mTORC1 senses nutrients and growth factors and phosphorylates downstream targets, including the transcription factor TFEB, to coordinate metabolic supply and demand. These functions position mTORC1 as a central controller of cellular homeostasis, but the behavior of this system in individual cells has not been well characterized. Here, we provide measurements necessary to refine quantitative models for mTORC1 as a metabolic controller. We developed a series of fluorescent protein-TFEB fusions and a multiplexed immunofluorescence approach to investigate how combinations of stimuli jointly regulate mTORC1 signaling at the single-cell level. Live imaging of individual MCF10A cells confirmed that mTORC1-TFEB signaling responds continuously to individual, sequential, or simultaneous treatment with amino acids and the growth factor insulin. Under physiologically relevant concentrations of amino acids, we observe correlated fluctuations in TFEB, AMPK, and AKT signaling that indicate continuous activity adjustments to nutrient availability. Using partial least squares regression modeling, we show that these continuous gradations are connected to protein synthesis rate via a distributed network of mTORC1 effectors, providing quantitative support for the qualitative model of mTORC1 as a homeostatic controller and clarifying its functional behavior within individual cells.
The following files contain the per-cell fluorescence intensity data, extracted from microscope image data, that were used to generate each figure in the paper:Sparta2023_Figure1_SourceData1.xlsSparta2023_Figure1_SourceData2.xlsSparta2023_Figure2_SourceData1.xlsxSparta2023_Figure3_SourceData1.xlsSparta2023_Figure4_SourceData1.xlsxSparta2023_Figure4_SourceData2.xlsxSparta2023_Figure4_SourceData3.xlsxSparta2023_Figure4_SourceData4.xlsxSparta2023_Figure4_SourceData5.xlsxSparta2023_Figure4_SourceData6.xlsxSparta2023_Figure5_SourceData1.xlsxSparta2023_Figure5_SourceData2.xlsxSparta2023_Figure5_SourceData3.xlsxSparta2023_Figure5_SourceData4.xlsxSparta2023_Figure6_SourceData1.xlsx
- John G Albeck
- John G Albeck
- John G Albeck
- Nicholaus DeCuzzi
- Breanne Sparta
The funders had no role in study design, data collection and interpretation, or the decision to submit the work for publication.
- Ivan Topisirovic, Jewish General Hospital, Canada
- Received: October 21, 2021
- Accepted: September 11, 2023
- Accepted Manuscript published: September 12, 2023 (version 1)
© 2023, Sparta et al.
This article is distributed under the terms of the Creative Commons Attribution License permitting unrestricted use and redistribution provided that the original author and source are credited.
Cell-generated forces play a major role in coordinating the large-scale behavior of cell assemblies, in particular during development, wound healing, and cancer. Mechanical signals propagate faster than biochemical signals, but can have similar effects, especially in epithelial tissues with strong cell–cell adhesion. However, a quantitative description of the transmission chain from force generation in a sender cell, force propagation across cell–cell boundaries, and the concomitant response of receiver cells is missing. For a quantitative analysis of this important situation, here we propose a minimal model system of two epithelial cells on an H-pattern (‘cell doublet’). After optogenetically activating RhoA, a major regulator of cell contractility, in the sender cell, we measure the mechanical response of the receiver cell by traction force and monolayer stress microscopies. In general, we find that the receiver cells show an active response so that the cell doublet forms a coherent unit. However, force propagation and response of the receiver cell also strongly depend on the mechano-structural polarization in the cell assembly, which is controlled by cell–matrix adhesion to the adhesive micropattern. We find that the response of the receiver cell is stronger when the mechano-structural polarization axis is oriented perpendicular to the direction of force propagation, reminiscent of the Poisson effect in passive materials. We finally show that the same effects are at work in small tissues. Our work demonstrates that cellular organization and active mechanical response of a tissue are key to maintain signal strength and lead to the emergence of elasticity, which means that signals are not dissipated like in a viscous system, but can propagate over large distances.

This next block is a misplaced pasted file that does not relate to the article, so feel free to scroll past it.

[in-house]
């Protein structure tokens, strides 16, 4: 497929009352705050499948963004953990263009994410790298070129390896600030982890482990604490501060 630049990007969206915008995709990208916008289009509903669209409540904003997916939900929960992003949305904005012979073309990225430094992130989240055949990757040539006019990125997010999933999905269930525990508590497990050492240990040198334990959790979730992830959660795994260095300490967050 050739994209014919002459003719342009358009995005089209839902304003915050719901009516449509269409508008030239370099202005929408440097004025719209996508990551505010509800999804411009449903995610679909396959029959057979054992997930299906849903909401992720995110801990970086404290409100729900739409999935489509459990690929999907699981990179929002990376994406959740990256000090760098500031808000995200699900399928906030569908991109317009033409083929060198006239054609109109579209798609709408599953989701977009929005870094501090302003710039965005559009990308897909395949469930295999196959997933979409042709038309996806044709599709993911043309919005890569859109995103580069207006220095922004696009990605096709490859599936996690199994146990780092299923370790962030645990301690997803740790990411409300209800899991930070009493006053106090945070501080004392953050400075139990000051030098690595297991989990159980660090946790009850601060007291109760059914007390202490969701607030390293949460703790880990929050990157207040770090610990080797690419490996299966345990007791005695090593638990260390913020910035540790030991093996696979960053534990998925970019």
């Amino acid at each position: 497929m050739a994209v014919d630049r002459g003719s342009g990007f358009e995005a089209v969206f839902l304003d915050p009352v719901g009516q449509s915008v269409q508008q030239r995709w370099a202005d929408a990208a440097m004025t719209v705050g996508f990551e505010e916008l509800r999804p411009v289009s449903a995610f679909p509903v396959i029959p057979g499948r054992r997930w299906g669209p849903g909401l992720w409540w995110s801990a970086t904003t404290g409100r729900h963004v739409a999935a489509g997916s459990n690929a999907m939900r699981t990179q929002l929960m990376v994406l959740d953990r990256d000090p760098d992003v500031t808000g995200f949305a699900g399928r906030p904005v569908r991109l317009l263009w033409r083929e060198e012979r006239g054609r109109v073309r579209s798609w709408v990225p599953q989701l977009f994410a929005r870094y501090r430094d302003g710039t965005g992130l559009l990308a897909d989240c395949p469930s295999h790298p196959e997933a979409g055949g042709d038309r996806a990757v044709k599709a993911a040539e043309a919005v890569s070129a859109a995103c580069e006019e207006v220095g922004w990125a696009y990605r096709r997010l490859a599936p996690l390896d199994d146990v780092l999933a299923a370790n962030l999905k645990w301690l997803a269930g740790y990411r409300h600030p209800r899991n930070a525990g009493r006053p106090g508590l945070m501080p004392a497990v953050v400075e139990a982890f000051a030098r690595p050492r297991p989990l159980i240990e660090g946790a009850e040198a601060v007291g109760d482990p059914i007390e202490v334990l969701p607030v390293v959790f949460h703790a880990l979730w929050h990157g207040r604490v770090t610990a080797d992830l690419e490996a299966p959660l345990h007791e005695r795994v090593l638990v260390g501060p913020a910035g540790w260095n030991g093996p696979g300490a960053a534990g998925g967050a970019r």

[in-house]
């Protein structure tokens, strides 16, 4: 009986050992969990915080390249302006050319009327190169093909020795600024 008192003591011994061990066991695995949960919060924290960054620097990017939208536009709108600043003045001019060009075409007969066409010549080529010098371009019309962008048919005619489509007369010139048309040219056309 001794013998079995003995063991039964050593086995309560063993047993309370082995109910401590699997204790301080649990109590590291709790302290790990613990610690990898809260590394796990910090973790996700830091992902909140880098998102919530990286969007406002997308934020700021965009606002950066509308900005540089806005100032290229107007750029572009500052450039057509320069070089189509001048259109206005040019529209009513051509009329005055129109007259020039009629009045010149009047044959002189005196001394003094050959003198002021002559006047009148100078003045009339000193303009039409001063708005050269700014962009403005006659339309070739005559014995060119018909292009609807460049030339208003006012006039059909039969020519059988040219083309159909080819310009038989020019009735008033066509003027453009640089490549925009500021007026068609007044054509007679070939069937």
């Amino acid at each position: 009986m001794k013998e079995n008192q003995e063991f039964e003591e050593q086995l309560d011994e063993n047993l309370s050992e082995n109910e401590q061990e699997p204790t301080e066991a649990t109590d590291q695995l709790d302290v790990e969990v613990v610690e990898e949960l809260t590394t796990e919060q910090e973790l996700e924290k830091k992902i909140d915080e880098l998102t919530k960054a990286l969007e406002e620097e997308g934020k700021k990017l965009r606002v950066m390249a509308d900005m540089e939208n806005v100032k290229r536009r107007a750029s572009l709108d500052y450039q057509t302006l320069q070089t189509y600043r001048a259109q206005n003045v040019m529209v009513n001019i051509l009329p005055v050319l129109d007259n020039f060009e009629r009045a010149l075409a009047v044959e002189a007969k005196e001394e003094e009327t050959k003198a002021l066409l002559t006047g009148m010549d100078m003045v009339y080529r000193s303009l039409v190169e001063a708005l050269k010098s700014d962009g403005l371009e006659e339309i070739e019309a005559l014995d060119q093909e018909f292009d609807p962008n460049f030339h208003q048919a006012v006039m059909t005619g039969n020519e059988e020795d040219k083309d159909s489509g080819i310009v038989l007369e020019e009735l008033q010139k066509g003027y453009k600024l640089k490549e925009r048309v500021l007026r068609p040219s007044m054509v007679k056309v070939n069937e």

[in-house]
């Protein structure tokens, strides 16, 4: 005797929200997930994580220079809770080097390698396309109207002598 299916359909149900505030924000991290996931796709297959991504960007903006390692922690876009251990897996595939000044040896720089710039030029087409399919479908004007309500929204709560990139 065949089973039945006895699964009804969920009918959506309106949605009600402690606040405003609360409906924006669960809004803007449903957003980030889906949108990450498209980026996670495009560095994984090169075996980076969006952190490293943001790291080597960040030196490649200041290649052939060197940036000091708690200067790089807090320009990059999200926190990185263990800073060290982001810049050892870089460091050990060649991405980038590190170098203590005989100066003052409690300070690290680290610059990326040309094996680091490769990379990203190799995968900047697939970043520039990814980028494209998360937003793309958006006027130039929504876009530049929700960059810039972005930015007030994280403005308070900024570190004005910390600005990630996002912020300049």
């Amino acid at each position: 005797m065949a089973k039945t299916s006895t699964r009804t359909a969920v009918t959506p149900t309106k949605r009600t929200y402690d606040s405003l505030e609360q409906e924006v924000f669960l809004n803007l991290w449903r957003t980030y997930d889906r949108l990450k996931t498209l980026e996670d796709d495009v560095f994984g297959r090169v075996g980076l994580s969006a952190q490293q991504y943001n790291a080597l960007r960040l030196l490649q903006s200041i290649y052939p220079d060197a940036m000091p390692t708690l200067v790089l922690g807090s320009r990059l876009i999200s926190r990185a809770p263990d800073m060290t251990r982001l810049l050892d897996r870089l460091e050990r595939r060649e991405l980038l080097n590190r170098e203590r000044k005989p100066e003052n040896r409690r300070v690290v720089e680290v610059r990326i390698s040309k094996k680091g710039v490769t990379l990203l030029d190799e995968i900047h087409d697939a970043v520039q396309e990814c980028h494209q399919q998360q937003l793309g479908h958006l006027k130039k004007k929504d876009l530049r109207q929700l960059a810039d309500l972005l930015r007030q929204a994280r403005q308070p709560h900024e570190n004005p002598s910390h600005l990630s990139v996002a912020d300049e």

Eukaryotic cells control inorganic phosphate to balance its role as essential macronutrient with its negative bioenergetic impact on reactions liberating phosphate. Phosphate homeostasis depends on the conserved INPHORS signaling pathway that utilizes inositol pyrophosphates and SPX receptor domains. Since cells synthesize various inositol pyrophosphates and SPX domains bind them promiscuously, it is unclear whether a specific inositol pyrophosphate regulates SPX domains in vivo, or whether multiple inositol pyrophosphates act as a pool. In contrast to previous models, which postulated that phosphate starvation is signaled by increased production of the inositol pyrophosphate 1-IP7, we now show that the levels of all detectable inositol pyrophosphates of yeast, 1-IP7, 5-IP7, and 1,5-IP8, strongly decline upon phosphate starvation. Among these, specifically the decline of 1,5-IP8 triggers the transcriptional phosphate starvation response, the PHO pathway. 1,5-IP8 inactivates the cyclin-dependent kinase inhibitor Pho81 through its SPX domain. This stimulates the cyclin-dependent kinase Pho85-Pho80 to phosphorylate the transcription factor Pho4 and repress the PHO pathway. Combining our results with observations from other systems, we propose a unified model where 1,5-IP8 signals cytosolic phosphate abundance to SPX proteins in fungi, plants, and mammals. Its absence triggers starvation responses.